RSI Explained: Calculation and Backtesting RSI Trading Strategy

In this post we will learn How to calculate RSI in EXCEl and Backtest an RSI Trading Strategy Using Python.

What Is RSI?

RSI, or the Relative Strength Index, came into play in 1978 through J. Welles Wilder’s book “New Concepts in Technical Trading Systems.” Think of RSI as your financial guide, helping you navigate the world of technical analysis. It works within a range from 0 to 100, smartly checking how fast and big prices are moving for a specific thing you’re looking at.

When RSI goes over 70, it means things might be a bit too high; on the flip side, if it drops below 30, it suggests things might be a bit too low (though sometimes that’s not the case). This cool tool gives traders a peek into how the market is moving, giving them useful clues about possible changes and how strong trends are.

Traders commonly rely on RSI to identify market conditions, with readings above 70 suggesting an overbought market and readings below 30 indicating an oversold market (though exceptions may exist). This dynamic indicator, offering insights into the strength and potential reversals in price trends, has become an integral tool for traders navigating the complexities of financial markets. So in our post titled RSI Explained: Calculation and Backtesting RSI Trading Strategy we will do the following things:

Calculations Behind RSI:


The Relative Strength Index (RSI) has three main parts: RS(Relative Strength), Average Gain, and Average Loss. It’s calculated over 14 periods, as suggested by Wilder. The first Average Gain and Average Loss are simple averages of gains and losses over the past 14 periods.

  • First Average Gain = Sum of Gains in the last 14 periods / 14
  • First Average Loss = Sum of Losses in the last 14 periods / 14

The next calculations use the previous averages and the current gain or loss(like on the next calculation it will skip the one row because it will become 15 periods older and we need 14 periods):

  • Average Gain = [(previous Average Gain) x 13 + current Gain] / 14
  • Average Loss = [(previous Average Loss) x 13 + current Loss] / 14

This method smoothens the values, like an exponential moving average, and becomes more accurate with more data points. TradingView uses at least 250 data points for RSI calculations.

Wilder’s formula normalizes RS, making RSI an oscillator ranging from 0 to 100. When the Average Gain is zero, the RSI is zero, indicating prices consistently moved lower. RSI is 100 when the Average Loss is zero, showing prices consistently moved higher. This normalization helps identify extremes in RSI as it stays within a set range.

Below is the template for calculating RSI in Excel. You can download the sheet here[RSI-Calc].

RSI Explained: Calculation and Backtesting RSI Trading Strategy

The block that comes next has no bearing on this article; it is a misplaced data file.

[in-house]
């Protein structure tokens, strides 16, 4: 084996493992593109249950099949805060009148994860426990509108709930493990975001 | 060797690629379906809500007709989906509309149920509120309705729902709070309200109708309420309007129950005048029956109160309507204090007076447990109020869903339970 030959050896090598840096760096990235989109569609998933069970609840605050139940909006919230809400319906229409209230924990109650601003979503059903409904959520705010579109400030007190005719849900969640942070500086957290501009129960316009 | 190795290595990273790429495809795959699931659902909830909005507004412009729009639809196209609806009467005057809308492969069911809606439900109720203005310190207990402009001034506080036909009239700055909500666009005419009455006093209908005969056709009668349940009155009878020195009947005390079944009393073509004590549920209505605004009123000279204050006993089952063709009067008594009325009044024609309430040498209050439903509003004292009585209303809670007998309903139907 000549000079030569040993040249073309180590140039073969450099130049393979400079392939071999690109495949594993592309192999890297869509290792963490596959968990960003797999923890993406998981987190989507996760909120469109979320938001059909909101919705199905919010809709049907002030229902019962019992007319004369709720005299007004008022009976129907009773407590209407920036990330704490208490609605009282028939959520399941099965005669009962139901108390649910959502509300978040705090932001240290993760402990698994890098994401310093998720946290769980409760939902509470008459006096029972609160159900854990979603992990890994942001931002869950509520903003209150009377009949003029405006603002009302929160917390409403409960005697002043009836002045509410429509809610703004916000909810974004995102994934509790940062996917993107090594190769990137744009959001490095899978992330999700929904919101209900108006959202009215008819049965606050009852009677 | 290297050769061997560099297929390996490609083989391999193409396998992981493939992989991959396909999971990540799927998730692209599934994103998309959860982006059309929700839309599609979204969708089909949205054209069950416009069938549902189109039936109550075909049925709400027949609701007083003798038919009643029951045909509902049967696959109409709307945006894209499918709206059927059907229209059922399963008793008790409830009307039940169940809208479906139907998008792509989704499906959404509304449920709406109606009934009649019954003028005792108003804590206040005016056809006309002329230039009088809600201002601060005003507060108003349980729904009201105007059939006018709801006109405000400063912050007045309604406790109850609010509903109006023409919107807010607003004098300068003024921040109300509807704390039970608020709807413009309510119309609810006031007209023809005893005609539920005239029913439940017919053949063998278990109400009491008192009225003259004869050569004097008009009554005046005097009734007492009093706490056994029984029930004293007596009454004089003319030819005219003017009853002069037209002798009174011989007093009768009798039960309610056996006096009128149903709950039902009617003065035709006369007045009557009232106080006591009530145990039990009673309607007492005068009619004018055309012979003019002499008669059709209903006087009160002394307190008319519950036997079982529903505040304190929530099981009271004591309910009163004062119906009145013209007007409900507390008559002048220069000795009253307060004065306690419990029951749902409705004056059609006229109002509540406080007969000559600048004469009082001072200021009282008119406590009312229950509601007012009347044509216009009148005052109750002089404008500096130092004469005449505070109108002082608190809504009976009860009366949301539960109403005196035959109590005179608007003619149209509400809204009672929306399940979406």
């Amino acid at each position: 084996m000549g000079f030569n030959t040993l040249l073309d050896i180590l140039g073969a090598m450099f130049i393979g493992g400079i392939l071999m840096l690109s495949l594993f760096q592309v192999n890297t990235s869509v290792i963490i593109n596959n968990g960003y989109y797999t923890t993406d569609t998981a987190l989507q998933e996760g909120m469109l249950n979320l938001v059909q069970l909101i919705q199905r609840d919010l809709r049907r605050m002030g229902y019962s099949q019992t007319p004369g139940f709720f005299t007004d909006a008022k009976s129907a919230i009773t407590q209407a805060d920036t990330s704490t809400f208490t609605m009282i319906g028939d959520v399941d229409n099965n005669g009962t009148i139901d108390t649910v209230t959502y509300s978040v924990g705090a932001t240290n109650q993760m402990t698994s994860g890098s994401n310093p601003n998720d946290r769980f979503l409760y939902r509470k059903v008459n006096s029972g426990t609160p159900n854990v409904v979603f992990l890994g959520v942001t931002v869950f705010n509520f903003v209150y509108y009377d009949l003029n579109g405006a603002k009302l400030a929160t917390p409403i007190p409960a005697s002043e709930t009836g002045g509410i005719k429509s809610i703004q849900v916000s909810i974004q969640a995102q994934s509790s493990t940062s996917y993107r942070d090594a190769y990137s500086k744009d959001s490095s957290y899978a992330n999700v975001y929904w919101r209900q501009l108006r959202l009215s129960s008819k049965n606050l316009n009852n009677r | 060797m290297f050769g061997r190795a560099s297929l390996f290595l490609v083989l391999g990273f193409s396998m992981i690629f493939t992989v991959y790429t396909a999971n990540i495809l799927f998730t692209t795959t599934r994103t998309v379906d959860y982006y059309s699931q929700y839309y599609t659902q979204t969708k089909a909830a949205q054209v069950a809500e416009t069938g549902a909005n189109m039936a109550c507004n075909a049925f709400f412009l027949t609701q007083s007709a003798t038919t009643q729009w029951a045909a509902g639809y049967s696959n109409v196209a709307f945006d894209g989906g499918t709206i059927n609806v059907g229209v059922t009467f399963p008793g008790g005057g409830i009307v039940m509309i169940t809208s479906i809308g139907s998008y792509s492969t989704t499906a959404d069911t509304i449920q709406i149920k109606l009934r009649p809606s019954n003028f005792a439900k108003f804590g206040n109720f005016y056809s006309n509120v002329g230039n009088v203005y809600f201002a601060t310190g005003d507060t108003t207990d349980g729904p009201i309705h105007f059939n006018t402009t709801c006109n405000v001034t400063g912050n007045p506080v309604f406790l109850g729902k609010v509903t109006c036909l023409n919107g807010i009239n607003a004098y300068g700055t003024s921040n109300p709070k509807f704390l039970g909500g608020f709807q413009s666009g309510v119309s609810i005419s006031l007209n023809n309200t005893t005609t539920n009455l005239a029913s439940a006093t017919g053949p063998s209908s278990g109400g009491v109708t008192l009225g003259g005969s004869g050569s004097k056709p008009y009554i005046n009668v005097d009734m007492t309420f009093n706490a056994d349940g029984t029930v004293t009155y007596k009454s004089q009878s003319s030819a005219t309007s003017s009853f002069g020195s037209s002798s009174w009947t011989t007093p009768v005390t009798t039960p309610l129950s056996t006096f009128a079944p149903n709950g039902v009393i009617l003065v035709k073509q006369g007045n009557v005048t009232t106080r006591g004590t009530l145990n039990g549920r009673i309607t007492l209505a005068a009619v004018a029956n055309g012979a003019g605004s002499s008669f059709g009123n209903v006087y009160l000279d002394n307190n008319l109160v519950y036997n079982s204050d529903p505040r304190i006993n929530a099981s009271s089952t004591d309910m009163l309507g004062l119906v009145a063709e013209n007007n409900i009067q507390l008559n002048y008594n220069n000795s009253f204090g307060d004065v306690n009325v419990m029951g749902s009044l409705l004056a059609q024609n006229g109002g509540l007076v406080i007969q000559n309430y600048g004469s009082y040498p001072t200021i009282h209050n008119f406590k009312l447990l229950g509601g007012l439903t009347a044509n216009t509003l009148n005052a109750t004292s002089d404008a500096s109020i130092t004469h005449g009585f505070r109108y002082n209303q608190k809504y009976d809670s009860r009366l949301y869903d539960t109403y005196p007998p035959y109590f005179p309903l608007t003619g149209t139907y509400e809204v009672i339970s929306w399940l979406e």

Common RSI Trading Strategy:

The strategy is straightforward: initiate a buy when the RSI surpasses 70, indicating potentially overbought conditions, and execute a sell when the RSI dips below 30, signalling potentially oversold conditions. But we’re not stopping there. To fortify our strategy, we’re incorporating an ATR-based Stop Loss, adding an extra layer of risk management.

The image below Shows Our CandleStick Chart With RSI and ATR Values.

Rsi trading strategy backtest using python

Getting Historical Data & Setting UP RSI & ATR in Python:

To Start backtesting an RSI trading strategy in Python, the first essential step is to gather historical data for our selected trading symbol. In this case, I’m utilizing the NIFTY BANK daily data spanning the past four years. The tool of choice for calculating the RSI and ATR is the pandas_ta library, adding a layer of efficiency and convenience to our analysis. The Python code used and the Data Shown Below.

					import pandas_ta as ta
import numpy as np
import datetime
data = historical_data('NIFTY BANK',"2020-01-01 09:15:00", "2024-01-10 15:30:00", "day")
data["RSI"] = ta.rsi(data.close, length=14)
data["ATR"] = ta.atr(data.high,data.low,data.close, length=14)

After executing the code snippet, our data will take on the following appearance:


Backtesting RSI strategy With Python :

We’ll Use a Python for loop to conduct a backtest for our RSI trading strategy. A long signal will be triggered when the price surpasses the 70 mark, while a short signal will be initiated upon crossing below 30. To ensure the effectiveness of our strategy, we’ll carefully monitor the previous RSI value, ensuring that consecutive signals are avoided by comparing it with the current candle RSI. We will use STOPLOSS as our current ATR and TARGET as twice of ATR.